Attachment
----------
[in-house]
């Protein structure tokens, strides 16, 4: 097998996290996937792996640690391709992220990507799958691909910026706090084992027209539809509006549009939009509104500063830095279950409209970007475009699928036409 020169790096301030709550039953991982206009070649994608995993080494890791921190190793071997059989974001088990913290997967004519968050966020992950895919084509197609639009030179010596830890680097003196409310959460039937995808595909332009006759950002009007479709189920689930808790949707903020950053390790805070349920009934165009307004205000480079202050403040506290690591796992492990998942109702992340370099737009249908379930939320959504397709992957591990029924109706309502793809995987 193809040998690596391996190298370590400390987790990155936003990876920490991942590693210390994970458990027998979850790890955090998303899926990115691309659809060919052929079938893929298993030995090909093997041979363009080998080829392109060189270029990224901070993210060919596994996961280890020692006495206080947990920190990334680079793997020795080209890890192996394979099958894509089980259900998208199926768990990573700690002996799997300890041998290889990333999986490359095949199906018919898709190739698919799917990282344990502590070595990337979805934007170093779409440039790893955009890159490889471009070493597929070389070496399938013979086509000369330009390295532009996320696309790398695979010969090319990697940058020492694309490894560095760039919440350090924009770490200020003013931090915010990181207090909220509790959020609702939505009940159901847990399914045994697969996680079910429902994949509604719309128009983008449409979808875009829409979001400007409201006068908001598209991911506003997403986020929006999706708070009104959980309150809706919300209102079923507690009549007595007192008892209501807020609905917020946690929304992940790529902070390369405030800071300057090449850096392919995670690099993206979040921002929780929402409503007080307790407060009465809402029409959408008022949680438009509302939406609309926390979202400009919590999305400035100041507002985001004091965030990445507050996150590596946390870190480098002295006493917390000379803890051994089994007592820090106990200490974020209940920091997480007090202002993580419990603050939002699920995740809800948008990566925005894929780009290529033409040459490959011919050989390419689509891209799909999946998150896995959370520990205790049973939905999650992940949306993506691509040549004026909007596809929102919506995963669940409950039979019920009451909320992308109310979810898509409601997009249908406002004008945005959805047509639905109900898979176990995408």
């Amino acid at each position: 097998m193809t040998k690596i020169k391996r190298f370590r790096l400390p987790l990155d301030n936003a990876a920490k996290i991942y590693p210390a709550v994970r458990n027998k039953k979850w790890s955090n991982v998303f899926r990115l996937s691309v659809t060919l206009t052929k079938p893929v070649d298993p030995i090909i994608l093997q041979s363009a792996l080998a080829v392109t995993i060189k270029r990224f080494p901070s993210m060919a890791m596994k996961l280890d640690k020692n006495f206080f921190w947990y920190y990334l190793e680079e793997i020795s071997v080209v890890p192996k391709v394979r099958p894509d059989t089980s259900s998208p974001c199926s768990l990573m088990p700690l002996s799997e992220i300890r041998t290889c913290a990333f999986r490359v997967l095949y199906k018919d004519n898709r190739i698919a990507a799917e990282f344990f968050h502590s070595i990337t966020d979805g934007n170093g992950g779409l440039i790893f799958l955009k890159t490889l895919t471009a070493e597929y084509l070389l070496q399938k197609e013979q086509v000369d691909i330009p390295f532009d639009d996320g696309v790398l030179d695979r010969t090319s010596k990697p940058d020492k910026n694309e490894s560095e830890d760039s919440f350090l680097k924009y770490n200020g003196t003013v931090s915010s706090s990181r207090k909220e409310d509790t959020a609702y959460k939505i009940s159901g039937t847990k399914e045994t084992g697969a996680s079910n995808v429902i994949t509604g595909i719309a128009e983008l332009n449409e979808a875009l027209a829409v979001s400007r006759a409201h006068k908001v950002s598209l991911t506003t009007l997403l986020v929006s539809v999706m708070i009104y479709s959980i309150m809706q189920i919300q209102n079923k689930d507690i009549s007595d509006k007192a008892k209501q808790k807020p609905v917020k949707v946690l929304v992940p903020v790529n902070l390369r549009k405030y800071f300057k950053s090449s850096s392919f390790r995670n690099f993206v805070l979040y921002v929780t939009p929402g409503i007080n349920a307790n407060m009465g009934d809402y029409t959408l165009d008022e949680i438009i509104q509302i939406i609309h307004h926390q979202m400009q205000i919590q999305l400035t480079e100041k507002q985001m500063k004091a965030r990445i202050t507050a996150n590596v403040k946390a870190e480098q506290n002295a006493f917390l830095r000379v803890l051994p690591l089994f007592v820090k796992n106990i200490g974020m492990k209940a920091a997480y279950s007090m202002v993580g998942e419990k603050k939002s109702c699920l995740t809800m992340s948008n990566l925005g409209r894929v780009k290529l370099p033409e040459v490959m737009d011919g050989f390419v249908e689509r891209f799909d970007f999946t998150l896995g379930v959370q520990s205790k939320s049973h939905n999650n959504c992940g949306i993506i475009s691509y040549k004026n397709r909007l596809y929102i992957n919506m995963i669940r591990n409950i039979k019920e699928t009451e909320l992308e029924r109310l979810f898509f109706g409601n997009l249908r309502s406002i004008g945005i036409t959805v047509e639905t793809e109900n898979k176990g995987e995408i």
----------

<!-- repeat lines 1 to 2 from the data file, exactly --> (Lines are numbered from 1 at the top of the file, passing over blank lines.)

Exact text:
[in-house]
């Protein structure tokens, strides 16, 4: 097998996290996937792996640690391709992220990507799958691909910026706090084992027209539809509006549009939009509104500063830095279950409209970007475009699928036409 020169790096301030709550039953991982206009070649994608995993080494890791921190190793071997059989974001088990913290997967004519968050966020992950895919084509197609639009030179010596830890680097003196409310959460039937995808595909332009006759950002009007479709189920689930808790949707903020950053390790805070349920009934165009307004205000480079202050403040506290690591796992492990998942109702992340370099737009249908379930939320959504397709992957591990029924109706309502793809995987 193809040998690596391996190298370590400390987790990155936003990876920490991942590693210390994970458990027998979850790890955090998303899926990115691309659809060919052929079938893929298993030995090909093997041979363009080998080829392109060189270029990224901070993210060919596994996961280890020692006495206080947990920190990334680079793997020795080209890890192996394979099958894509089980259900998208199926768990990573700690002996799997300890041998290889990333999986490359095949199906018919898709190739698919799917990282344990502590070595990337979805934007170093779409440039790893955009890159490889471009070493597929070389070496399938013979086509000369330009390295532009996320696309790398695979010969090319990697940058020492694309490894560095760039919440350090924009770490200020003013931090915010990181207090909220509790959020609702939505009940159901847990399914045994697969996680079910429902994949509604719309128009983008449409979808875009829409979001400007409201006068908001598209991911506003997403986020929006999706708070009104959980309150809706919300209102079923507690009549007595007192008892209501807020609905917020946690929304992940790529902070390369405030800071300057090449850096392919995670690099993206979040921002929780929402409503007080307790407060009465809402029409959408008022949680438009509302939406609309926390979202400009919590999305400035100041507002985001004091965030990445507050996150590596946390870190480098002295006493917390000379803890051994089994007592820090106990200490974020209940920091997480007090202002993580419990603050939002699920995740809800948008990566925005894929780009290529033409040459490959011919050989390419689509891209799909999946998150896995959370520990205790049973939905999650992940949306993506691509040549004026909007596809929102919506995963669940409950039979019920009451909320992308109310979810898509409601997009249908406002004008945005959805047509639905109900898979176990995408």